Saturday, September 12, 2009

Flint's Dramatic Shift: Manufacturing to Service

The chart above (click to enlarge) shows the manufacturing share of total employment in Michigan's 12 major metro areas in both 1990 and 2009 (data available here), and also for the state of Michigan and the entire U.S. What's most interesting is that despite the decline in the manufacturing job share in all 12 metro areas, the relative ranking of the 12 Michigan metro areas stayed almost exactly the same between 1990 and 2009, except for Flint, which fell from #2 in 1990 (30.5%) to #12 in 2009 (only 5.3%).

Holland, Battle Creek, Benton Harbor, Muskegon, Grand Rapids and Kalamazoo were in exactly the same place and Jackson and Saginaw switched places. Ann Arbor, Detroit and Lansing each move up or down one or two places, but Flint was the only Michigan metro to move up or down more than 2 places, and actually moved down by 10 full places (#2 to #12). Flint (at 5.3% manufacturing share) is now remarkably less of a manufacturing town that its neighbor Ann Arbor at 6.5%. As much as everybody thinks of Flint as a blue-collar, manufacturing town, it's gradually become a service-based economy (see a related discussion here on the Flint Expatriates blog).

There must be something pretty unique about Flint compared to the rest of Michigan's metro areas, to explain such a dramatic change in manufacturing employment relative to the rest of the state. Here are a few ideas, please feel free to add more (Walt G?):

1. Flint was more heavily dependent on just one major employer (GM) than the rest of the state, and as GM has reduced its workforce over the last twenty years it has affected Flint more than other Michigan cities.

2. Flint's reputation as being a militant union stronghold may have led to more GM plant closings and job losses here than elsewhere in the state?


At 9/12/2009 5:50 PM, Anonymous Anonymous said...

Wow! I did not realize that Flint moved that far down the manufacturing list. That's a dramatic drop. Thanks for the information.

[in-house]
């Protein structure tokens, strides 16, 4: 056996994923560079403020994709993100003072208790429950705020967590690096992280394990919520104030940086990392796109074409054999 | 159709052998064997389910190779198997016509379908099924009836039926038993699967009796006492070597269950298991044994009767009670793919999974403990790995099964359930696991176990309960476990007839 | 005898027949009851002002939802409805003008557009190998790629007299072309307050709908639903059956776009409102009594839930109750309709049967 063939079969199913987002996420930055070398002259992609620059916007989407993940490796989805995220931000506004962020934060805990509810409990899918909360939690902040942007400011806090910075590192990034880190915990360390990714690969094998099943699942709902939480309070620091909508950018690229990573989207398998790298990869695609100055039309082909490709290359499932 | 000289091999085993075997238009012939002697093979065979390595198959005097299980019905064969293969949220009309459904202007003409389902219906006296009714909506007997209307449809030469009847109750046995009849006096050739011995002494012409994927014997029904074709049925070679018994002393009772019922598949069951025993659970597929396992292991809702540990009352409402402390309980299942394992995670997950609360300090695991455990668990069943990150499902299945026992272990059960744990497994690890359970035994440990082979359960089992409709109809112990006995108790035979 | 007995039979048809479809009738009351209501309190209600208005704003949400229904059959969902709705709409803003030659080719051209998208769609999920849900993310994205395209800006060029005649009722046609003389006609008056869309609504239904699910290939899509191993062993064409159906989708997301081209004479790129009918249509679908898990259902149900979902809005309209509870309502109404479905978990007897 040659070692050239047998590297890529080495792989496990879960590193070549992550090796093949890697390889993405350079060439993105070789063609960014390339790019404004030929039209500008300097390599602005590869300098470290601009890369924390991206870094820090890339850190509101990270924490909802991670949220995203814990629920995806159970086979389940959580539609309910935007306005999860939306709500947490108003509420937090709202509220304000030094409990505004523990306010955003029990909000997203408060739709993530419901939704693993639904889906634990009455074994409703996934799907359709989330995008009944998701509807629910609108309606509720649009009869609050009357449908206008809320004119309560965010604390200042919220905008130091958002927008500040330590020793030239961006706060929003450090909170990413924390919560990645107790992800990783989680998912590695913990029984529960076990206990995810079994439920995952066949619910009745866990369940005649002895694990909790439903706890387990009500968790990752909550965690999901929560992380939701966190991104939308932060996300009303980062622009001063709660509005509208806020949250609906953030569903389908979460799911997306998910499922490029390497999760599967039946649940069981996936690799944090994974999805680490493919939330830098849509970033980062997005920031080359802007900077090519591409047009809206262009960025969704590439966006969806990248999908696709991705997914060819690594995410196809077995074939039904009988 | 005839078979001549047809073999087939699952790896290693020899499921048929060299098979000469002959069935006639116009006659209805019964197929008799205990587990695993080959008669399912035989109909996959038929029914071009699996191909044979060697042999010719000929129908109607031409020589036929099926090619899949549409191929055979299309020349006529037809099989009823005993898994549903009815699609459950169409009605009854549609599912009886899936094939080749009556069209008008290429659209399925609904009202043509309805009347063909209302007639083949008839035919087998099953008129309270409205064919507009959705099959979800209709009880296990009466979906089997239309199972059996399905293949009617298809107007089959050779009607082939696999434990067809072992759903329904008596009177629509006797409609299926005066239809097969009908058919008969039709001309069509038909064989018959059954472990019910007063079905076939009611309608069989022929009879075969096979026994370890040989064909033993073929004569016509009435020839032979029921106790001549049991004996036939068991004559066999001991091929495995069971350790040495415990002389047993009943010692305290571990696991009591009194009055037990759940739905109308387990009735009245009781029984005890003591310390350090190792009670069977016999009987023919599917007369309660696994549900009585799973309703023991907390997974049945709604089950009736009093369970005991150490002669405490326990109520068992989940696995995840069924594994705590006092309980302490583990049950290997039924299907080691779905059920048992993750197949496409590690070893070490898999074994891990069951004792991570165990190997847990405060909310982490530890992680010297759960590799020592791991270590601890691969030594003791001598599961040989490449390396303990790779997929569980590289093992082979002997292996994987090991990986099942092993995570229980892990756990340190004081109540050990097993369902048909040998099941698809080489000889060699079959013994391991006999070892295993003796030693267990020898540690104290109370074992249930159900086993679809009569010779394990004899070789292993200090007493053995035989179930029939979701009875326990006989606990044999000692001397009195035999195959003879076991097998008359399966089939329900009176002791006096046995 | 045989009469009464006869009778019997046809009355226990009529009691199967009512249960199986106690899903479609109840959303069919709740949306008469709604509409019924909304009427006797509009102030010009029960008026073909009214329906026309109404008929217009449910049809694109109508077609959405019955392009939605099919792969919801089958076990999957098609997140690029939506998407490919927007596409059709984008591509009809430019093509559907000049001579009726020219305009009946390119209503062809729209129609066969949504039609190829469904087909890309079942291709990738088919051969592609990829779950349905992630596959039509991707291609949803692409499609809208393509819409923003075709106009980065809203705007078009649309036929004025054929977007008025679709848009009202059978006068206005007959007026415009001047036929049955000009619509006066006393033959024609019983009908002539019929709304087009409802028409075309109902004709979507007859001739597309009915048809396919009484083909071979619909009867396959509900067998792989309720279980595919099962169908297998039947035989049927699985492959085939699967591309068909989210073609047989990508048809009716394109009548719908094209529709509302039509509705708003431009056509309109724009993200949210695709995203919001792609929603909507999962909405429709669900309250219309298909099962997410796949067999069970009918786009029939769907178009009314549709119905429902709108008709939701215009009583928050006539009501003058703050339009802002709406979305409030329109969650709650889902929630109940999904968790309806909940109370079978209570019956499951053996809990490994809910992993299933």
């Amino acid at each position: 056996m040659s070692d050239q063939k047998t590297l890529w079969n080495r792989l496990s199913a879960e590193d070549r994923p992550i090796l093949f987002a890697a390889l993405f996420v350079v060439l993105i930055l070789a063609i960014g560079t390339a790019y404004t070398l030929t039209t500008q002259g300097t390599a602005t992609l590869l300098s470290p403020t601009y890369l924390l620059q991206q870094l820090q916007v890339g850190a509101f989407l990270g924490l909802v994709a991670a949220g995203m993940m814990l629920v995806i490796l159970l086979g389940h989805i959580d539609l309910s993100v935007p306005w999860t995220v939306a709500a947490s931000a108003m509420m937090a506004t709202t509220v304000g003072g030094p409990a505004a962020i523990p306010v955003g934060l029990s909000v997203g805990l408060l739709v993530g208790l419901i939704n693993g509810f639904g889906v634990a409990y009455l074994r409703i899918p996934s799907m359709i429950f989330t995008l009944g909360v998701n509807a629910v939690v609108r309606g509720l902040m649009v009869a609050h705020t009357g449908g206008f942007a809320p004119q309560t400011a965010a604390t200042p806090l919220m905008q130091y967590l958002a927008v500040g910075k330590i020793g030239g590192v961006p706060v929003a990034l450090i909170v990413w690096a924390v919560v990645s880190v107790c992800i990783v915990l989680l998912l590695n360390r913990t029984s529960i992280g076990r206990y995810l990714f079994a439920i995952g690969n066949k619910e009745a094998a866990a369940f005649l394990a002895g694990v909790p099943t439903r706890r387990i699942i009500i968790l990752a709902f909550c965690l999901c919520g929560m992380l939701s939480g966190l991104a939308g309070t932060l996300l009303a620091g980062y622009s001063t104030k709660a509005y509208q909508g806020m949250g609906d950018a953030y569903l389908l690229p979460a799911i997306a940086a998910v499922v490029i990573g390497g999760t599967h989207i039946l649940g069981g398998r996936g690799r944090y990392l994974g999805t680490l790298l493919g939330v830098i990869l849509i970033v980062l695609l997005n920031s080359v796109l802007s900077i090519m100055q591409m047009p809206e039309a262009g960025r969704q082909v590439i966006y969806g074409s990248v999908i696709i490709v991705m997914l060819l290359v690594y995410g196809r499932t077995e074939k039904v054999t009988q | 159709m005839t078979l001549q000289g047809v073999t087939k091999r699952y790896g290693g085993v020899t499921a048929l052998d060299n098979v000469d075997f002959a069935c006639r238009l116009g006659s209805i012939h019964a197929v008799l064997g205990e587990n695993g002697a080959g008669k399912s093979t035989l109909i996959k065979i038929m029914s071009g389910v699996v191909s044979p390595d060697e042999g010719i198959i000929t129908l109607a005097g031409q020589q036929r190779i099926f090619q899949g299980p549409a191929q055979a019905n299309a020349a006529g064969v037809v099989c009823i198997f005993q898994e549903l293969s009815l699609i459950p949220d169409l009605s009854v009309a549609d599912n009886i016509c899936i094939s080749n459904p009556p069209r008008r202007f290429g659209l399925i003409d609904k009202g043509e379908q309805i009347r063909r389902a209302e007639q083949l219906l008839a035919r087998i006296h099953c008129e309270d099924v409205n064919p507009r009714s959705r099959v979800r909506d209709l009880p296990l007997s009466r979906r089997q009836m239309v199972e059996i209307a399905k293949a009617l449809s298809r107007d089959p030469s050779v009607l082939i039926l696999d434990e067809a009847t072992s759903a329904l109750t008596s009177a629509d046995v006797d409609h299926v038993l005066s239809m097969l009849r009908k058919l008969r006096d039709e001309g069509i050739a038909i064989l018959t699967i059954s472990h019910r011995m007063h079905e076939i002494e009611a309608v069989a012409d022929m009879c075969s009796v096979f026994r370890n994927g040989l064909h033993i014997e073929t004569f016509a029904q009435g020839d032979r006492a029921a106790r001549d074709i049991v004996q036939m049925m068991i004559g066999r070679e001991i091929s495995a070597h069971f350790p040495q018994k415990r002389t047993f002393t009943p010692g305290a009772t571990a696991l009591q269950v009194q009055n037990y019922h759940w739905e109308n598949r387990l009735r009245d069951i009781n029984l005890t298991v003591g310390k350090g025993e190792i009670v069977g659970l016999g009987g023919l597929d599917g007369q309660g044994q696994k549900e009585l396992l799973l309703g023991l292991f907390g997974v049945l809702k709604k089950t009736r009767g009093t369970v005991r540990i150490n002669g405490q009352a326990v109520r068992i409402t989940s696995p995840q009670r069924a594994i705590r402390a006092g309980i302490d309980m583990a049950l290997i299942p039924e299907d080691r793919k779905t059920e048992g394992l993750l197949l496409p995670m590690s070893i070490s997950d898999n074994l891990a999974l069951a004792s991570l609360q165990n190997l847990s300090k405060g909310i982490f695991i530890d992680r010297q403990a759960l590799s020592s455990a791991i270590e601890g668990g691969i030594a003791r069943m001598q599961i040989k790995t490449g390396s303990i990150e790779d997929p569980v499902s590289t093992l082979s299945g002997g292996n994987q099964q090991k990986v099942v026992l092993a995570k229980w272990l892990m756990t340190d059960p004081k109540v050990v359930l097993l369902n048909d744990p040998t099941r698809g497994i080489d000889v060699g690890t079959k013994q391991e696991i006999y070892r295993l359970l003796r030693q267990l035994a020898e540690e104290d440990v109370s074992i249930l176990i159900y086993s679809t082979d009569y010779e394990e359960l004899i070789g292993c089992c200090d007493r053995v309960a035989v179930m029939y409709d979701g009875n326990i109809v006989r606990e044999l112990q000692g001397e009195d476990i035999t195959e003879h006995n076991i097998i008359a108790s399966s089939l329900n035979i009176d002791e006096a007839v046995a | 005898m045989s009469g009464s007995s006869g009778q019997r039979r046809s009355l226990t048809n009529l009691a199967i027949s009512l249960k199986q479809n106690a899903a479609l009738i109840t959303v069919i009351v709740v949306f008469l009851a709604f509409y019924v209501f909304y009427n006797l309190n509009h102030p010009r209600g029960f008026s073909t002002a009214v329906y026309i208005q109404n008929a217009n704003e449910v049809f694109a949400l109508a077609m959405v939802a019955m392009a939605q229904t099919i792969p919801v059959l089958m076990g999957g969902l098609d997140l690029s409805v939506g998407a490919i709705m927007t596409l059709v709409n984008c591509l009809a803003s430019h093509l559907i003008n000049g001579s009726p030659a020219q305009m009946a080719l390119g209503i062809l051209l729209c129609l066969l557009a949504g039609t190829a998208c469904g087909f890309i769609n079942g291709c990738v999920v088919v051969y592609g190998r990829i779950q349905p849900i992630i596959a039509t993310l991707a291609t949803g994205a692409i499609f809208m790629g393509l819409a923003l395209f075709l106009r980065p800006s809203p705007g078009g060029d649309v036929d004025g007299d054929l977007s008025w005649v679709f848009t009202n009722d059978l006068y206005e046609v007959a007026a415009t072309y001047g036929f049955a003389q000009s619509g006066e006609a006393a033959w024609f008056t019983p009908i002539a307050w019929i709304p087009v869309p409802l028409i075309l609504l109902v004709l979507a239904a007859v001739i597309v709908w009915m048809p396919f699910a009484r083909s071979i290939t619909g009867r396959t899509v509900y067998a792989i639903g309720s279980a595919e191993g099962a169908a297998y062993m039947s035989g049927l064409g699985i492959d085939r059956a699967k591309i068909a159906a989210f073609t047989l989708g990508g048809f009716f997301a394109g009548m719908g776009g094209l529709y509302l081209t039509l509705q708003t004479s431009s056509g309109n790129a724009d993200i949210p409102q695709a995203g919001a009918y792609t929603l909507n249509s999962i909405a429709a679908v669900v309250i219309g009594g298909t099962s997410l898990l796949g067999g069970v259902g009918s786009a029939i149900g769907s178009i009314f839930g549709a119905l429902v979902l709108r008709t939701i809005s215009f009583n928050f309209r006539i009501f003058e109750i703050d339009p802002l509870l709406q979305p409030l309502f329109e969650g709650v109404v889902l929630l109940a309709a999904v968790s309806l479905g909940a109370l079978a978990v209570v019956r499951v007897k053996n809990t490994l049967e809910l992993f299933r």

I think your reasons are, for the most part, correct. But our GM location was kept open and work consolidated in from other locations due to our innovative local contract. Sadly, our gain was Grand Rapid's, Pontiac's, and Mansfield's loss. We are having trouble fitting all the equipment into our floor space, and many jobs are working seven-days-a-week. From how we operated as the site of ground zero in the 1998 UAW/GM strike to now is amazing.

Militant unions will have no place in a 21st globalized economy where capital moves at lightning-speed. Decisions will have to be made using better financial acumen than we have used in the past. I believe our joint leadership is up to the task.

At 9/12/2009 7:10 PM, Anonymous Anonymous said...

Being an economist, do you every go beyond the numbers? US manufacturing dropped from 16% to 9% in 20 years. Is manufacturing more effecient or not affordable in the US? Is there a point where manufacturing drops too low and becomes a risk to a nation's economy? Or are these questions better left to philosophers.

At 9/12/2009 8:15 PM, Blogger Kelly D. Miller said...

It would be interesting to see the tax assessment camparisons between Flint and some of these other cities.

At 9/12/2009 10:22 PM, Blogger BxCapricorn said...

Walt, just wanted to let you know that I enjoy your comments. They help fill in details for many of these statistics. This site has better comments than any other I read.

At 9/13/2009 12:04 AM, Blogger JWilly said...

"Flint was more heavily dependent on just one major employer (...)"

I think you meant one industry, so as to take into account the destruction of so many of the local second and third tier specialized suppliers that could not find new customers.

At 9/13/2009 12:30 AM, Anonymous Anonymous said...

Jwillie is right Flint looked a good bit like Calumet MI in the copper country. Recall that in 1900 the city had so much money it did not know what to do so it built an opera house. After WWII the copper mines ran out/became uneconomic and the city declined till today it has 1/10 the population it had in 1900. Butte MT has had a smaller decline due to the mining bust there. For a time it was thought that only natural resource based towns were subject to this, but now we see that any city can fall victim if its economy is largely one sector.
Houston TX and Pittsburg had this happen earlier and have come back by diversifying their economies.
The question is will Eastern MI be able to do the same. (West MI always has had a more diversified economy)


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